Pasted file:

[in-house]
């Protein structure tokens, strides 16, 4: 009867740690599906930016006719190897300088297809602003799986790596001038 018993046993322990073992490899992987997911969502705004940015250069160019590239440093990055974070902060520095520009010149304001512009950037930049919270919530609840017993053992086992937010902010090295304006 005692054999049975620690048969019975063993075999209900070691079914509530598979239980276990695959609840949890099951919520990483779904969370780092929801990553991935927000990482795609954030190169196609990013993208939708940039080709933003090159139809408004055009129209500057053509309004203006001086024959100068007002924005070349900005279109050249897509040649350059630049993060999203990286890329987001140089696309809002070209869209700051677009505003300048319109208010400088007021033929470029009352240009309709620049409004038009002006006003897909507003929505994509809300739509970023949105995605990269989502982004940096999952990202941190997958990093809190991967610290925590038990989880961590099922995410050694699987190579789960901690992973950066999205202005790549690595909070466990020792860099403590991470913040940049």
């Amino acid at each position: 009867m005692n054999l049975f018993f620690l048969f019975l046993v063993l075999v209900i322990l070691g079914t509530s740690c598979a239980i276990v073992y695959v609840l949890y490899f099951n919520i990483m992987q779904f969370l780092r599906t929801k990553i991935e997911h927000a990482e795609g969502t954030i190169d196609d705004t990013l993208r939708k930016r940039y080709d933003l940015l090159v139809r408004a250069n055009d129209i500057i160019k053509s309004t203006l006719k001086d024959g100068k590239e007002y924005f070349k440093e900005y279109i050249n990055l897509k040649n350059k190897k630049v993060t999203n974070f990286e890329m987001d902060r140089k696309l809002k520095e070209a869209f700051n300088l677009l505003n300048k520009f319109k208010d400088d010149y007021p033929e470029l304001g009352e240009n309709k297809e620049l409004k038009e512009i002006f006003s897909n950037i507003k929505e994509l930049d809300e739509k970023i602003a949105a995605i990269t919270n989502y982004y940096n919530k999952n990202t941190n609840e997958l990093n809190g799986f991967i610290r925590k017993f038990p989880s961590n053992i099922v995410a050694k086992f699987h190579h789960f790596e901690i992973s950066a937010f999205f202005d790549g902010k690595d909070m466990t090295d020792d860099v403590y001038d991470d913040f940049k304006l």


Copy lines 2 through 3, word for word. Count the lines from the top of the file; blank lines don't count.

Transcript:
């Protein structure tokens, strides 16, 4: 009867740690599906930016006719190897300088297809602003799986790596001038 018993046993322990073992490899992987997911969502705004940015250069160019590239440093990055974070902060520095520009010149304001512009950037930049919270919530609840017993053992086992937010902010090295304006 005692054999049975620690048969019975063993075999209900070691079914509530598979239980276990695959609840949890099951919520990483779904969370780092929801990553991935927000990482795609954030190169196609990013993208939708940039080709933003090159139809408004055009129209500057053509309004203006001086024959100068007002924005070349900005279109050249897509040649350059630049993060999203990286890329987001140089696309809002070209869209700051677009505003300048319109208010400088007021033929470029009352240009309709620049409004038009002006006003897909507003929505994509809300739509970023949105995605990269989502982004940096999952990202941190997958990093809190991967610290925590038990989880961590099922995410050694699987190579789960901690992973950066999205202005790549690595909070466990020792860099403590991470913040940049």
């Amino acid at each position: 009867m005692n054999l049975f018993f620690l048969f019975l046993v063993l075999v209900i322990l070691g079914t509530s740690c598979a239980i276990v073992y695959v609840l949890y490899f099951n919520i990483m992987q779904f969370l780092r599906t929801k990553i991935e997911h927000a990482e795609g969502t954030i190169d196609d705004t990013l993208r939708k930016r940039y080709d933003l940015l090159v139809r408004a250069n055009d129209i500057i160019k053509s309004t203006l006719k001086d024959g100068k590239e007002y924005f070349k440093e900005y279109i050249n990055l897509k040649n350059k190897k630049v993060t999203n974070f990286e890329m987001d902060r140089k696309l809002k520095e070209a869209f700051n300088l677009l505003n300048k520009f319109k208010d400088d010149y007021p033929e470029l304001g009352e240009n309709k297809e620049l409004k038009e512009i002006f006003s897909n950037i507003k929505e994509l930049d809300e739509k970023i602003a949105a995605i990269t919270n989502y982004y940096n919530k999952n990202t941190n609840e997958l990093n809190g799986f991967i610290r925590k017993f038990p989880s961590n053992i099922v995410a050694k086992f699987h190579h789960f790596e901690i992973s950066a937010f999205f202005d790549g902010k690595d909070m466990t090295d020792d860099v403590y001038d991470d913040f940049k304006l």